The Mitchell sister - Page 6

Can a woman's touch at the top help change San Francisco's sex industry?

Meta Jane Mitchell Johnson and brother Justin Mitchell (left) now run the Mitchell Brothers O'Farrell Theater

Johnson, for her part, says her brother James has mental health issues. "I don't accept what he did," she said. "I'm not making any excuses for it. He's either insane or he's a monster. But the family has an obligation to make sure he has legal defense. He was always a beneficiary of the trust. But he fired his lawyer, which is the worst thing he could have done."

A restraining order Keller secured five days before she was murdered claims Mitchell abused her for years, had mood swings, used cocaine, and was addicted to methamphetamines.

"Danny should have left," Johnson said.

"It's been painful to read the comments people leave," she continued, referring to online reaction to her brother's arrest that suggest the Mitchells are bad seed and should be wiped out. "It's not because James is a Mitchell, or because there's some bad gene."

Rather, she said he had serious unaddressed problems, "a time bomb that was going to explode and then it did in just about the most horrific way imaginable."

"When I was 13, my father shot my uncle Artie. And when I was 31, James killed Danny," she adds. "So I hope I don't live to be 103."



In 1985, the O'Farrell Theater's marquee famously read, "For show times call ... " followed by Mayor Feinstein's phone number. But that was another era.

"I don't know Dianne Feinstein," Johnson says, as she shows me a cartoon R. Crumb drew in 1985 of then-Mayor Feinstein as Little Bo Peep, with a bunch of men, including political and law enforcement leaders, peeking out from under her skirts. "I know my father was never very fond of her. And I'm sure her reasons for wanting to shut the club down were based on the idea that women are being exploited and that we need to save them."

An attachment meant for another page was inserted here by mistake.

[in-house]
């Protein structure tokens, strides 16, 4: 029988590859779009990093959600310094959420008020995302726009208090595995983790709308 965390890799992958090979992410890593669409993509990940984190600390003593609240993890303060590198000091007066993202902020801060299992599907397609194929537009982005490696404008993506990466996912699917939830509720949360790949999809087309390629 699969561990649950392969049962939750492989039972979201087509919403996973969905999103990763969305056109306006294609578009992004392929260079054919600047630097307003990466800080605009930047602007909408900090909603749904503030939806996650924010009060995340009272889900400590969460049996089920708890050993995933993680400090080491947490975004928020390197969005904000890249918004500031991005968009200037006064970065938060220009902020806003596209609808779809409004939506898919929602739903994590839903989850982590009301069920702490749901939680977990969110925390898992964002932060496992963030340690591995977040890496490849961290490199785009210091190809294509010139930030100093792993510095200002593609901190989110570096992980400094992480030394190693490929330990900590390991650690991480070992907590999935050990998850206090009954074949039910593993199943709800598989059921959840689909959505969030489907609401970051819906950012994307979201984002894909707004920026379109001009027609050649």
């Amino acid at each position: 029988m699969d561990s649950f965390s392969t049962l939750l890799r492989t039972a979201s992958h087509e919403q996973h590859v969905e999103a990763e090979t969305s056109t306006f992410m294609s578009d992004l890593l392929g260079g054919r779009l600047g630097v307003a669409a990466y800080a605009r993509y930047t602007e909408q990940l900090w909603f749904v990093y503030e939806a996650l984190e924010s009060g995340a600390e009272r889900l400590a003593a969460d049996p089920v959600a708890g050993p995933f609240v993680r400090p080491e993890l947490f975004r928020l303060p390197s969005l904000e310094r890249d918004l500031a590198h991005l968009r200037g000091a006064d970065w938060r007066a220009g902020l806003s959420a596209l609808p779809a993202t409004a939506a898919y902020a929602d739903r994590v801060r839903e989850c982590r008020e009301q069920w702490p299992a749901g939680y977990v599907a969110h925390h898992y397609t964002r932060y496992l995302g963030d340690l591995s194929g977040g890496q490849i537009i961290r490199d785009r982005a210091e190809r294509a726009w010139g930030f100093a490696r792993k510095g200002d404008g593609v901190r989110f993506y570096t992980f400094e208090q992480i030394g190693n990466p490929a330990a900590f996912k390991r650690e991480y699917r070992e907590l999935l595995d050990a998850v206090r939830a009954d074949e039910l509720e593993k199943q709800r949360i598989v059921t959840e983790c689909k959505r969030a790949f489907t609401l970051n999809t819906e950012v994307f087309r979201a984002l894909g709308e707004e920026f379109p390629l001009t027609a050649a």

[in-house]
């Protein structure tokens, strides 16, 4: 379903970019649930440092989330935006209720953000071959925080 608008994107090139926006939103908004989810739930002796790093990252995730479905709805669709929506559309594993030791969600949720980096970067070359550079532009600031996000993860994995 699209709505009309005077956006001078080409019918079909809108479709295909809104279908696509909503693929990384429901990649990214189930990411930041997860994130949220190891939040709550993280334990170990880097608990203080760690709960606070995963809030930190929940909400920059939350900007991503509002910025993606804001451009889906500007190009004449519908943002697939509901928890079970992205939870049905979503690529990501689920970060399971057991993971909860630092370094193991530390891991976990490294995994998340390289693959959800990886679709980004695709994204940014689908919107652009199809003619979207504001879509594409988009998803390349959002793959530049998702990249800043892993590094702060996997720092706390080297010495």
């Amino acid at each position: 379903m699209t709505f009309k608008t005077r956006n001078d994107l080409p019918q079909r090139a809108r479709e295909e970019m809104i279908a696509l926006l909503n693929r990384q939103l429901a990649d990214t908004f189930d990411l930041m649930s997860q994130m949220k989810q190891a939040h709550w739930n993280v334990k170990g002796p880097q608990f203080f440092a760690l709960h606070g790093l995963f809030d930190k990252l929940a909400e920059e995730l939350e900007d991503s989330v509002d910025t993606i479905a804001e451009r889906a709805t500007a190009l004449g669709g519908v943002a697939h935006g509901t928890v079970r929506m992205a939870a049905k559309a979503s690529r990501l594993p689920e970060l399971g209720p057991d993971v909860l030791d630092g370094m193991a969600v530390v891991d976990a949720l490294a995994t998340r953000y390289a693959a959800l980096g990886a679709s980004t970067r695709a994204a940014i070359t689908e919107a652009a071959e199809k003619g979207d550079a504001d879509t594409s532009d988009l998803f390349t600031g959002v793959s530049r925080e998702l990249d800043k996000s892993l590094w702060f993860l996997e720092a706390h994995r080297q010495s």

Johnson says some of their dancers are single moms; some are young girls who can't get enough work at retail jobs to pay their bills; and others are college students and graduates.

"There are as many stories as there are dancers. But the stereotype is that dancers are being exploited and have to be protected because they can't protect themselves and no one really wants to dance. But when I came through the club door, I realized that many women want to do this and get upset if people try to save them. Some people feel that working in a strip club is bad, wrong, dirty. No. But it can be if you are pushed into it and don't want to do it."

Dancers the Guardian spoke to confirmed that they dislike being framed as victims. "When we are painted as victims, we look stupid," Lorelei said. "All we want is to make sure that folks are following the labor code and providing the same basic, decent working conditions you'd get if you were working at a coffee shop."

But dancers know that some people are titillated by the idea of women being taken advantage of. "They don't want that fantasy to go away, that she's really a good girl and doesn't want to do it," Lorelei said. "If it turns out we are not traumatized, horrified, or disenfranchised, it ruins the whole fantasy."

She fears that political leaders know bad things are happening but don't want to talk about them for fear it implies they are permitting them. "The attitude is these women aren't real, they are sex workers, so if they get raped or go missing, who cares?" Lorelei claimed. "We can't admit they are the babysitter, the girl who sits next to you at the office."

When Johnson began working at MBOT, she was shocked that the dancers were naked. "But no one is forcing anyone to be here," she says. "Sure, some women dance out of necessity. But there are women who are really into it ... What's bad is the exploitation."